Lantier goes on to decipher all the intelligence-ese concluding the inaction to push Abdulmutallab onto the watch-list "came despite the fact that US intelligence agencies were well aware of the threat posed by AQAP." Lantier then acknowledges that "the US government did not declare AQAP a terrorist group until January 19, 2010"!
Ok, enough said about the official explanation. No one appears to have been held responsible for the blatant breach of security. Chertoff's scanners of course have now been funded and scheduled for installation in airports throughout the world.
That change of perspective could be attributed to simple bureaucratic mismanagement or something darker--like disaster capitalism, the classic form of opportunism outlined so eloquently by Naomi Klein, in which government incompetence feeds the impetus to privatize, which ends up costing taxpayers big. Of course the contracts for work previously done by government flows to cronies and those with the most influence--like former officials and politicians.
The process of doling out juicy contracts to the private sector is clearly one that requires close cooperation between government and the private sector, a role that typically calls for former bureaucrats and politicians to act as go-betweens and lobbyists. Naturally career bureaucrats nearing retirement are quite sympathetic to private industry efforts being that many find a second job at companies like Chertoff's once they retire.
The body scanners are a motive that can't be dispelled by simple bureaucratic incompetence. I'd say the enlargement of the National Security State creates demand for terrorism, as if without it the massive bureaucracy would be starved of money, power, and influence. Naturally, with such power at its fingers, the NSS is prone to find threats everywhere; upon discovery of these threats--in places where they're least expected--the NSS justifies an expanded mission for itself.
Scarily, it's only a matter of time before the NSS turns its eyes on the domestic security environment. Creating a surveillance society is clearly one way to find threats: scrutinize any population hard enough and the boogeyman will be surely be found, which invites persecution of minorities, and anyone who dares resist the expanding power of the state.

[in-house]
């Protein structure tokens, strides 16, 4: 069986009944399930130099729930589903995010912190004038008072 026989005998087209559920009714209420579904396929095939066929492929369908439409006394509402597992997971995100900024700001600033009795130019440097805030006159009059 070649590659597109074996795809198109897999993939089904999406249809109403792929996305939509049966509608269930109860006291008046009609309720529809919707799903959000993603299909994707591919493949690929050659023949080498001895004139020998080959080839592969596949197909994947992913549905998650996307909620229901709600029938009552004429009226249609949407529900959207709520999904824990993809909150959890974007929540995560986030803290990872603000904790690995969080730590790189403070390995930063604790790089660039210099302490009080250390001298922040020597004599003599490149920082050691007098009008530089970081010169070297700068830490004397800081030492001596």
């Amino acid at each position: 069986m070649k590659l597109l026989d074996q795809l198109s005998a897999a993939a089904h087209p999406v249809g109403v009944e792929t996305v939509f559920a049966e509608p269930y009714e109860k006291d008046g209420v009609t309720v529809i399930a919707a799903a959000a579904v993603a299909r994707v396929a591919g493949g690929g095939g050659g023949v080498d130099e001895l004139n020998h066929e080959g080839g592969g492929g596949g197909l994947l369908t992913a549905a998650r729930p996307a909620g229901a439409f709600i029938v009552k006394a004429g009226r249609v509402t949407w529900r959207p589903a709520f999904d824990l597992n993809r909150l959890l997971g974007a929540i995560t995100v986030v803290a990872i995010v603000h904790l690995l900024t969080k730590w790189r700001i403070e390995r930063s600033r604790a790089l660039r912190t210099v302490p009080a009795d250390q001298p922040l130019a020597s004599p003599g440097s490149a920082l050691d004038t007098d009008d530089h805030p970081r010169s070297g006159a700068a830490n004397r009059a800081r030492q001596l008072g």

Lanier ends his article noting similarities between 9-11 and Abdulmutallab's case. In both examples, the intelligence agencies who are supposed to protect us took odd and unusual steps to prevent doing their jobs as effectively as possible. Of course bureaucratic incompetence becomes a great cover whether or not the intelligence lapses were intentional.
Fortunately, the crotch bomber didn't end up killing anyone. Yet we find ourselves wrestling with the explanation of why the event occurred, and discovering lapses in judgement that seem far too deliberate. Yes, it's possible that Abdulmutallab was being farmed along in order to disrupt the organization which radiicalized him, and planned his mission. And I guess the intelligence services would want to see the plan go along, but only up to a point that it doesn't threaten American lives.
At a certain point those responsible for our safety must intervene to stop acts of terror that they know will likely be committed. If they don't maintain an accurate list of radicalized Islamic threats (especially those whose parents specifically warn us, like Omar's) they act not in our defense but in support of the enemy. And if our military and intelligence services aren't protecting us, what good are they?
See Lantier's article here.
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